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Two Spurs make the The Ringer’s “Top 100 Players” list

A ranking of players making the biggest impact on the league right now.

NBA: Portland Trail Blazers at San Antonio Spurs Scott Wachter-USA TODAY Sports

Most fans are used to seeing player rankings before the start of the NBA season, but The Ringer takes a different approach: they let over a quarter of the season pass before releasing their first player rankings based on impact players are having on the court so far, and continue updating from time to time from there. While perhaps unsurprisingly, no Spurs made ESPN’s preseason Top 100 players, two have appeared in The Ringer’s first version of this season’s rankings. (Note: I can only get this link to work on a mobile device.)

70. Keldon Johnson

Quick Description: “Talented young two-way player who’s adapting to a larger role in San Antonio’s rebuilding phase.”

Notable Qualities: Hustle

Johnson isn’t a household name yet, but Spurs fans have seen him develop from a raw talent who could torpedo his way to the basket into a well-rounded player with All-Star upside. After entering the NBA as a decisive, downhill scorer with average passing vision, he now routinely makes skip passes to corner 3-point shooters or hits floaters and midrange pull-ups. In recent years, he’s even hit 3s off the dribble. And he does it all with great efficiency, taking quality shots within the flow of the offense and delivering on-target passes and limiting turnovers. A Gregg Popovich offensive system requires ball-sharing, and Johnson also excels off the ball as one of the league’s most potent catch-and-shoot threats from deep.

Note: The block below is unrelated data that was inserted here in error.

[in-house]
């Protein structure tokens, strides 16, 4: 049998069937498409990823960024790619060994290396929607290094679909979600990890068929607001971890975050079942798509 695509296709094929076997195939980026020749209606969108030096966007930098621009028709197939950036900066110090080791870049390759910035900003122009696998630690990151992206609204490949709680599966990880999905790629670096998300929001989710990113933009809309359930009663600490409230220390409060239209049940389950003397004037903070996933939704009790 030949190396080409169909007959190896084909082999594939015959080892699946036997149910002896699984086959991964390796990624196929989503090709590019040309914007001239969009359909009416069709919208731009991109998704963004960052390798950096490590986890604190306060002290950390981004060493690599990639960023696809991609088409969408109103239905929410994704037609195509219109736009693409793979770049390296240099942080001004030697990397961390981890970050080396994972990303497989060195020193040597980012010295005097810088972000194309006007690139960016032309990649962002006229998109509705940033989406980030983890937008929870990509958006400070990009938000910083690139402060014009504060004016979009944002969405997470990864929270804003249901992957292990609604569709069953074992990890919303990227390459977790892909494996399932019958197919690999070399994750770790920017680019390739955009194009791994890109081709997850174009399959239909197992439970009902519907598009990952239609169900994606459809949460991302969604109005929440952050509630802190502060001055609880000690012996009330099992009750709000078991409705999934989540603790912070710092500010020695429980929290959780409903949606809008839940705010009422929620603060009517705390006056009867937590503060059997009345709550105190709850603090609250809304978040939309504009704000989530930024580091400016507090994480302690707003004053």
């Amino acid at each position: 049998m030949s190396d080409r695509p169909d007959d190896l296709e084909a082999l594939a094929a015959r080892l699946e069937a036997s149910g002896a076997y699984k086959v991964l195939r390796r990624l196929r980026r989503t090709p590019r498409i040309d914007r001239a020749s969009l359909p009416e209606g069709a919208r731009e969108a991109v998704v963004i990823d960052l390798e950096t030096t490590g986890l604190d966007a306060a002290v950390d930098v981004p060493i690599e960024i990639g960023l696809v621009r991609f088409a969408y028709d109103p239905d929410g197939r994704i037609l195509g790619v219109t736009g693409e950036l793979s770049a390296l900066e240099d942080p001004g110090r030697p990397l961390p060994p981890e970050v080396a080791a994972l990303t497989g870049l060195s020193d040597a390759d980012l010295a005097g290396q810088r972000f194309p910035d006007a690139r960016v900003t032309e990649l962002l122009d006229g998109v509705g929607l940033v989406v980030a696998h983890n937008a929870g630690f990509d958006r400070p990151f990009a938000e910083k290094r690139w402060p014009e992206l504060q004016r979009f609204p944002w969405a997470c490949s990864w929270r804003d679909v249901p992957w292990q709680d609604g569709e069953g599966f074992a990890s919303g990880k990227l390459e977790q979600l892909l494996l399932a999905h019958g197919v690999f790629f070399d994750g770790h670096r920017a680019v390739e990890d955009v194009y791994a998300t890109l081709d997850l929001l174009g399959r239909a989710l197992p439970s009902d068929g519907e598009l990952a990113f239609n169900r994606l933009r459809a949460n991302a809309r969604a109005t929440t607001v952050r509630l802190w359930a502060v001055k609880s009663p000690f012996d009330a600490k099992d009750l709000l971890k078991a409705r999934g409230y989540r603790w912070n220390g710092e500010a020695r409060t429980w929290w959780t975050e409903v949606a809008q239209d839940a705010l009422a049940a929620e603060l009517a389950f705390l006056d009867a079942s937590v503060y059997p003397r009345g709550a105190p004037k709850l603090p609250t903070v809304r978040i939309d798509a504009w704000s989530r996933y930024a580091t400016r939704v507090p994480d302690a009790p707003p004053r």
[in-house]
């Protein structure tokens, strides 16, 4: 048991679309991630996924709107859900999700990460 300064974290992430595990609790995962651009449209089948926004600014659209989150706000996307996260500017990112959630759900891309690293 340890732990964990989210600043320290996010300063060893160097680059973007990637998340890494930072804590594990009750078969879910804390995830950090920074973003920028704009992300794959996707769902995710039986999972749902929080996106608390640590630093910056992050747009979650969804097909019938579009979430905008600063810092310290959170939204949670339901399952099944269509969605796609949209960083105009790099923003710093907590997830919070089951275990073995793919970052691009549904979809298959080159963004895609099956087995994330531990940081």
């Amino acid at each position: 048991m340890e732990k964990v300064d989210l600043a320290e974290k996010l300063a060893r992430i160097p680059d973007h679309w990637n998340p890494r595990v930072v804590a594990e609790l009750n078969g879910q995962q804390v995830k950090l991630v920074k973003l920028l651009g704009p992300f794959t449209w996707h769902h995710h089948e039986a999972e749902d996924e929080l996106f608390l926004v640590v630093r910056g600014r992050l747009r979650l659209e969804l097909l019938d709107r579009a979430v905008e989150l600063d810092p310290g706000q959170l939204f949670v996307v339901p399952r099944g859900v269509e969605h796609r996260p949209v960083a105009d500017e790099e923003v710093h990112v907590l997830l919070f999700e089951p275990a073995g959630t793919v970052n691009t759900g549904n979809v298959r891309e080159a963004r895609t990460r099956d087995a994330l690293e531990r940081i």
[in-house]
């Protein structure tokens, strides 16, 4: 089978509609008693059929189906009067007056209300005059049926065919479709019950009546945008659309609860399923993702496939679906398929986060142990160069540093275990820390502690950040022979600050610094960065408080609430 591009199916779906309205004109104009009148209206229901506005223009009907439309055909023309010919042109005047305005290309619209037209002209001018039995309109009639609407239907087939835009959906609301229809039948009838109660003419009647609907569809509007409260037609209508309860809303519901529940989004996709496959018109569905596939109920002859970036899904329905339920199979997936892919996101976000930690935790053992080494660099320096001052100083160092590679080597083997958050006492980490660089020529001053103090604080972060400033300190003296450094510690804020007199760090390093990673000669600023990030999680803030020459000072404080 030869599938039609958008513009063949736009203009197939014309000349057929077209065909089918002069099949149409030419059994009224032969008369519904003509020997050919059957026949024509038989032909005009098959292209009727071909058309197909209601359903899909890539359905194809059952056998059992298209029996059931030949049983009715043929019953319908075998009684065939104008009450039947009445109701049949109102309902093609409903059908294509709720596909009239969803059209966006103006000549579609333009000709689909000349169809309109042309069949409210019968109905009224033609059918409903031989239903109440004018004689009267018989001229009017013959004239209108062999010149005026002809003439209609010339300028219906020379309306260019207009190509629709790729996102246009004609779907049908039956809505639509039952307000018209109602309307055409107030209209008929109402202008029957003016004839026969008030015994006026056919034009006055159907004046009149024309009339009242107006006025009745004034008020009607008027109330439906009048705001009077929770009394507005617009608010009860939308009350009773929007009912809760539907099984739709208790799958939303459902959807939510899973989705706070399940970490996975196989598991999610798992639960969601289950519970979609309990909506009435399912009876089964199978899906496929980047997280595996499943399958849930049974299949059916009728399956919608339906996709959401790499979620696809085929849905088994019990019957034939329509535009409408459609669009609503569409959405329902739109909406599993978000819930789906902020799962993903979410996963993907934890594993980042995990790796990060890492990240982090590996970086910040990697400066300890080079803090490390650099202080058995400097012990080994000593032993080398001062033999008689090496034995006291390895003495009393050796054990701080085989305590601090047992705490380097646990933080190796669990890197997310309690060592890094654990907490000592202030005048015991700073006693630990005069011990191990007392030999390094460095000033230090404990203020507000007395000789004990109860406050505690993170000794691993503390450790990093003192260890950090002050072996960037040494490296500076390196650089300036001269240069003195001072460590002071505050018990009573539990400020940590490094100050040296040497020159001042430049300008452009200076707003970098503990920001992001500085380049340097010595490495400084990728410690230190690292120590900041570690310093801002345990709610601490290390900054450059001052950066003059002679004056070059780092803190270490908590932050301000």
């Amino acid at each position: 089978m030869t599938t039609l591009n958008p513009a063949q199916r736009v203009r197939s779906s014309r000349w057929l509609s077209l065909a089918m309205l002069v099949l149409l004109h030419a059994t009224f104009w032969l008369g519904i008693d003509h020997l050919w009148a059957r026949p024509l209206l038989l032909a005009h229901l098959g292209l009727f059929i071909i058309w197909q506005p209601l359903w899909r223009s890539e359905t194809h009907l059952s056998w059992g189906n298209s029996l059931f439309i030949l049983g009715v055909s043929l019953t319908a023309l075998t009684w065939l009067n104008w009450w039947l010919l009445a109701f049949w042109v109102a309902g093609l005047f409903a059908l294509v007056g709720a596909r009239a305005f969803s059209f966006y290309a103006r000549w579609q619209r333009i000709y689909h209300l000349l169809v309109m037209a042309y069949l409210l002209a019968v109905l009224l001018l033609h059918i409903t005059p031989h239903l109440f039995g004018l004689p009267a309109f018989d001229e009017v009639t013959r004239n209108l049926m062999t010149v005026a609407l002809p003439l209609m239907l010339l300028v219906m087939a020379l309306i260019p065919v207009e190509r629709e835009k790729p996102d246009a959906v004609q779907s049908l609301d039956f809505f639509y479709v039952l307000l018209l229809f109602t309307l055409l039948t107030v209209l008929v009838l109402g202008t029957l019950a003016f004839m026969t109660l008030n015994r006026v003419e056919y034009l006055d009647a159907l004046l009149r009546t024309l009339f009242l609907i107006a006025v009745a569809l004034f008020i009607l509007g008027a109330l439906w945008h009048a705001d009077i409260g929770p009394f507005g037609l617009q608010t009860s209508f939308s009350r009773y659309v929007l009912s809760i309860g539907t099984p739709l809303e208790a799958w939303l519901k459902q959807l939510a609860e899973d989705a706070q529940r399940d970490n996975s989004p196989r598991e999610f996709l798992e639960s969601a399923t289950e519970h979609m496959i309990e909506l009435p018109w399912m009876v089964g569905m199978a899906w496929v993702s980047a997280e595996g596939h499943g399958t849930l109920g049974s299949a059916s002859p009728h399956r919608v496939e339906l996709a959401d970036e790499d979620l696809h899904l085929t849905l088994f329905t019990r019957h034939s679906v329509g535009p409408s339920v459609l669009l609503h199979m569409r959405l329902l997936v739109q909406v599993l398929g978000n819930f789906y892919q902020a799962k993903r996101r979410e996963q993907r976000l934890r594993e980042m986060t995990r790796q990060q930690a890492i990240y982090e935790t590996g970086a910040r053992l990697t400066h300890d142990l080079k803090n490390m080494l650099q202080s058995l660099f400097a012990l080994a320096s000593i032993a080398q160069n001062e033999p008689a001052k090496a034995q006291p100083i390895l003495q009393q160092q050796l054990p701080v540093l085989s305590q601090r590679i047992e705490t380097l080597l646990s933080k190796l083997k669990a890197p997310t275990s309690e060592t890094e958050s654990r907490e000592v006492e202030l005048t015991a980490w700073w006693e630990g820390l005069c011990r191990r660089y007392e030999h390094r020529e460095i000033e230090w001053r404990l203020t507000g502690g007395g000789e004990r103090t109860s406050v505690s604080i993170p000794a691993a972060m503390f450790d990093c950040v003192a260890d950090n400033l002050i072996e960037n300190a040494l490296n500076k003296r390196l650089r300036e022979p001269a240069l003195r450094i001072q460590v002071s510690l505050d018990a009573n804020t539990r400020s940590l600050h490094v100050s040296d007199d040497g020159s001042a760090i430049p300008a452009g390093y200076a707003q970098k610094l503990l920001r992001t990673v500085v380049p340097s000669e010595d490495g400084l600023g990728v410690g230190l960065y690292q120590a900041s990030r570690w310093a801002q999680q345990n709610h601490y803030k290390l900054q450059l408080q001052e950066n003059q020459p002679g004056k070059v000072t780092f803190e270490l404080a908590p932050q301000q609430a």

On defense, he’s a tone-setter who will dive for loose balls, take a charge, or fly out of nowhere for defensive boards. But just like in college, Johnson still loses track of his man when defending off-ball. Still, that’s a nit-picky weakness when he has so many reliable defensive qualities. Trimming 21 pounds before the 2022-23 season has made him a more shifty defender and slithery driver. And he has the drive to get even better and continue honing his championship-caliber qualities. — Kevin O’Connor

67. Devin Vassell

Quick Description: “Prototypical 3-and-D prospect who’s been given an opportunity to spread his wings and do much more.”

Notable Qualities: Catch-and-shoot threat, on-ball defense, ridiculous upside

Before Vassell, the last player the Spurs drafted in the lottery was Tim Duncan. No pressure, Devin! As the 11th pick in 2020, Vassell was pegged as a pesky perimeter defender who could shoot 3s and maybe even someday progress into something a little more.

Then the Spurs finally pivoted to the future this offseason, and Vassell was thrust into the spotlight. But the player once thought of as a 3-and-D prospect, à la Mikal Bridges, is now on every opponent’s scouting report as a playmaking ball handler whose jumper keeps getting better.

Vassell’s ceiling is higher than it once seemed. But that evolution has brought greater expectations. He’s a lynchpin piece in a rebuild that could last until his prime. In the here and now, Vassell will get touches, shots, and an opportunity to bloom that otherwise might never have happened. What he does with it will have a huge impact on San Antonio’s future. — Michael Pina

Those are pretty nice rankings for two vastly improving players who have finally been given a primary role, and it seems The Ringer’s writers are good at just looking at the players and not taking too much stock on factors such as their teams’ record.

The one player I would argue is missing is Jakob Poeltl. When healthy, he is without a doubt a top three Spur and arguably one of the top 10 centers in the league. That being said, he has missed the Spurs last seven games (and counting) with injury, and the rankings description does say it is based on on players making the biggest impact on the league right now. Poeltl technically doesn’t fit that definition at the moment, and maybe there’s an unwritten rule about how recently a player has to have played to make the list, but regardless, I’d argue he’s still a top 100 player.

What do you think, Pounders? Are Johnson and Vassell ranked too low? Too high? Is there anyone you feel is missing, or anything you would change? Feel free to discuss in the comments below.